While support for increased participation is a constant theme in the political rhetoric of the elites, decisions to submit more issues to the voters do not always live up to their idealistic billing. The decision to hold referendums is a case in point. This chapter considers why governments have submitted issues to referendums. Referendums have become part of the constitutional tapestry of the UK. In sum, the referendums held in Britain can—using an elaborated version of Morel's classification of referendums—be categorized as: decision-solving referendums: membership of the EEC (1975) and the Labour Party's decision to hold a referendum on a possible change to the electoral system; legislative referendums; strategic referendums: Scottish and Welsh devolution (1997); joining the Euro; legitimation referendums: directly elected mayor and an assembly for London 1998; regional assembly for the north east; politically obligatory referendums: the Good-Friday Agreement and the European Constitution.
This chapter examines citizenship engagement, looking at a case study of the 2005 referendums on the European Constitution in Spain, France, the Netherlands and Luxembourg. It presents an analysis of the referendums in the light of international research and seeks to determine if the referendums formed a general pattern. It concludes that the referendum results were shaped broadly by two factors: disquiet among the socialist voters and opposition to the EU from unskilled and low-waged employees.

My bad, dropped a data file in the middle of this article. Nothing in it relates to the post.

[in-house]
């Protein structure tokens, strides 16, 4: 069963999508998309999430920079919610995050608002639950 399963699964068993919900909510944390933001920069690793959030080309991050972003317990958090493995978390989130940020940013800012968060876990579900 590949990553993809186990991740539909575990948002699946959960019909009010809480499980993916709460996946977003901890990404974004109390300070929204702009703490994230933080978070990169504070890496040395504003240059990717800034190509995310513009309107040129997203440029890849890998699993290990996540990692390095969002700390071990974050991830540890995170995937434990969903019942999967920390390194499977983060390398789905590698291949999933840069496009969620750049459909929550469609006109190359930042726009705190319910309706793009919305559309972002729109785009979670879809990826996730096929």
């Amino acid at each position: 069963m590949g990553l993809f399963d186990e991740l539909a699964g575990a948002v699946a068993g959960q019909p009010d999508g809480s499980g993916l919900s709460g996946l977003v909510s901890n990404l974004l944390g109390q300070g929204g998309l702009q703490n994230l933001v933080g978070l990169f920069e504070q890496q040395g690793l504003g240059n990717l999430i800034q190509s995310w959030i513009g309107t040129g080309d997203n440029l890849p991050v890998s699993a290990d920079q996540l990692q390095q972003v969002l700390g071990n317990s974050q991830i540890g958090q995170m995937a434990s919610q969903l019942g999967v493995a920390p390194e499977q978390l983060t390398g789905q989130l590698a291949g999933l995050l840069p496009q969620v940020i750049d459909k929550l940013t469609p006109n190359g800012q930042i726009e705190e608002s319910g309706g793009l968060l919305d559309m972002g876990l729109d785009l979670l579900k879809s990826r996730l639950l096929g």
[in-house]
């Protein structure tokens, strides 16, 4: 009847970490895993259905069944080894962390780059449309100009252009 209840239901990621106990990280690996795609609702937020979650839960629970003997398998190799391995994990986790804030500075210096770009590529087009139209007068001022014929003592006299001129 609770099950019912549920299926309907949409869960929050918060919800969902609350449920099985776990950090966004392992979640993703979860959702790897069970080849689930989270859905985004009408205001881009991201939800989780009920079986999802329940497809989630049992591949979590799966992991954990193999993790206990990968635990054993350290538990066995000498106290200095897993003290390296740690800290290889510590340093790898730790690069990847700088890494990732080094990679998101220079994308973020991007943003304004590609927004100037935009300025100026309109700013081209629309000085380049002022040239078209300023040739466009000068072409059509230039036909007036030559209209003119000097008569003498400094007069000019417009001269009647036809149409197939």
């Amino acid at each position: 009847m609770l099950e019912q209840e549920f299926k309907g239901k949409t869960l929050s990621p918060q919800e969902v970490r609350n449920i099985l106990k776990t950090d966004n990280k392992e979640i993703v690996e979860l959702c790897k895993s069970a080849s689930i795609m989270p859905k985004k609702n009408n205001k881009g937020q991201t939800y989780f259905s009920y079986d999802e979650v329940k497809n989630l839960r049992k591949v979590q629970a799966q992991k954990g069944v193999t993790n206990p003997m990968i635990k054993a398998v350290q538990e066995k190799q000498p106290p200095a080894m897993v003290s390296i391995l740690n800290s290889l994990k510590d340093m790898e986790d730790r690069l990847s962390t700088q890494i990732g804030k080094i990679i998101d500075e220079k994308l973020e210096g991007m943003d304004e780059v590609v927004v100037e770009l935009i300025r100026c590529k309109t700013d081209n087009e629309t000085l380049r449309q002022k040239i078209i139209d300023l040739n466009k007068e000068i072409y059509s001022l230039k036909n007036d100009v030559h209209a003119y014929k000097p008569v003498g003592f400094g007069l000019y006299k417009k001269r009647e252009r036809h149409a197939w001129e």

This chapter considers the effects of postal voting, one of the favoured options for increasing participation. It reviews international experiences with absentee, or postal, voting in developed capitalist democracies. In the wake of the 2004 federal election in Australia, concerns were raised about the problems with postal voting in Australia. The Australian Electoral Commission recently acknowledged that there were serious problems with the distribution and production of postal voting packages especially in Queensland. This fiasco led to severe criticism from Commission members.
This chapter concludes the book with a discussion of future the prospects for democracy. It sums up the argument, makes recommendations for future studies, and offers suggestions for new forms of participation. Contrary to the often negative assessment of the state of citizen engagement, this chapter contends that if citizen politics is to thrive, a broadening of the political system itself is required to allow for different forms of democratic participation.